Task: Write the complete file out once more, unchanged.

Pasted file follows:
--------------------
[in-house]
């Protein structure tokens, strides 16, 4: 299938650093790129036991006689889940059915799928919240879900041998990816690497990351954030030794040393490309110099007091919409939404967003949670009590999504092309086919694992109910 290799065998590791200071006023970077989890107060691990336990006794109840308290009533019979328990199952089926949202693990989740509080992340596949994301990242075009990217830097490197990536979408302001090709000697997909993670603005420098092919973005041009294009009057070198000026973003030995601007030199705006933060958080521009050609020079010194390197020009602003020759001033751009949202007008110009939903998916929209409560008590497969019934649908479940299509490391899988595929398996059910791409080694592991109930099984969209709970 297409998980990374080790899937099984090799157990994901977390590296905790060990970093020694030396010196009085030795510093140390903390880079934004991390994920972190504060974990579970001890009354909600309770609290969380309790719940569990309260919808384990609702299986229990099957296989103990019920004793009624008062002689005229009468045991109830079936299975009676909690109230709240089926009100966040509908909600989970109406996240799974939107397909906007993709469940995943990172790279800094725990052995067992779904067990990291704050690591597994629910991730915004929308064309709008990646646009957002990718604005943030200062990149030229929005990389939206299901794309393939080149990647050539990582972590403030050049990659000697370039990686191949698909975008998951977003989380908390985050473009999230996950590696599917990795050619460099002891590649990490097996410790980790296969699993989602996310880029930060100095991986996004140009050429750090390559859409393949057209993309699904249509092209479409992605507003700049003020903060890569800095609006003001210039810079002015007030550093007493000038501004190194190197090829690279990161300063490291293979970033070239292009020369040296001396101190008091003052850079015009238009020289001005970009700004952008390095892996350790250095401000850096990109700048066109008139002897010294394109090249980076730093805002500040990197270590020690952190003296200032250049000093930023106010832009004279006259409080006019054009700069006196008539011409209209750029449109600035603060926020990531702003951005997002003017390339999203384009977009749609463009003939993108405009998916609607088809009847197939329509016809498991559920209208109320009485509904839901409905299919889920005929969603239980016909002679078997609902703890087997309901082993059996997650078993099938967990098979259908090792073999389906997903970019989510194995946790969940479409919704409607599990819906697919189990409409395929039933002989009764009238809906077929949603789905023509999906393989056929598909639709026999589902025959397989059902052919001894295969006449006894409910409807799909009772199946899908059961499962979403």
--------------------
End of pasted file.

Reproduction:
[in-house]
């Protein structure tokens, strides 16, 4: 299938650093790129036991006689889940059915799928919240879900041998990816690497990351954030030794040393490309110099007091919409939404967003949670009590999504092309086919694992109910 290799065998590791200071006023970077989890107060691990336990006794109840308290009533019979328990199952089926949202693990989740509080992340596949994301990242075009990217830097490197990536979408302001090709000697997909993670603005420098092919973005041009294009009057070198000026973003030995601007030199705006933060958080521009050609020079010194390197020009602003020759001033751009949202007008110009939903998916929209409560008590497969019934649908479940299509490391899988595929398996059910791409080694592991109930099984969209709970 297409998980990374080790899937099984090799157990994901977390590296905790060990970093020694030396010196009085030795510093140390903390880079934004991390994920972190504060974990579970001890009354909600309770609290969380309790719940569990309260919808384990609702299986229990099957296989103990019920004793009624008062002689005229009468045991109830079936299975009676909690109230709240089926009100966040509908909600989970109406996240799974939107397909906007993709469940995943990172790279800094725990052995067992779904067990990291704050690591597994629910991730915004929308064309709008990646646009957002990718604005943030200062990149030229929005990389939206299901794309393939080149990647050539990582972590403030050049990659000697370039990686191949698909975008998951977003989380908390985050473009999230996950590696599917990795050619460099002891590649990490097996410790980790296969699993989602996310880029930060100095991986996004140009050429750090390559859409393949057209993309699904249509092209479409992605507003700049003020903060890569800095609006003001210039810079002015007030550093007493000038501004190194190197090829690279990161300063490291293979970033070239292009020369040296001396101190008091003052850079015009238009020289001005970009700004952008390095892996350790250095401000850096990109700048066109008139002897010294394109090249980076730093805002500040990197270590020690952190003296200032250049000093930023106010832009004279006259409080006019054009700069006196008539011409209209750029449109600035603060926020990531702003951005997002003017390339999203384009977009749609463009003939993108405009998916609607088809009847197939329509016809498991559920209208109320009485509904839901409905299919889920005929969603239980016909002679078997609902703890087997309901082993059996997650078993099938967990098979259908090792073999389906997903970019989510194995946790969940479409919704409607599990819906697919189990409409395929039933002989009764009238809906077929949603789905023509999906393989056929598909639709026999589902025959397989059902052919001894295969006449006894409910409807799909009772199946899908059961499962979403």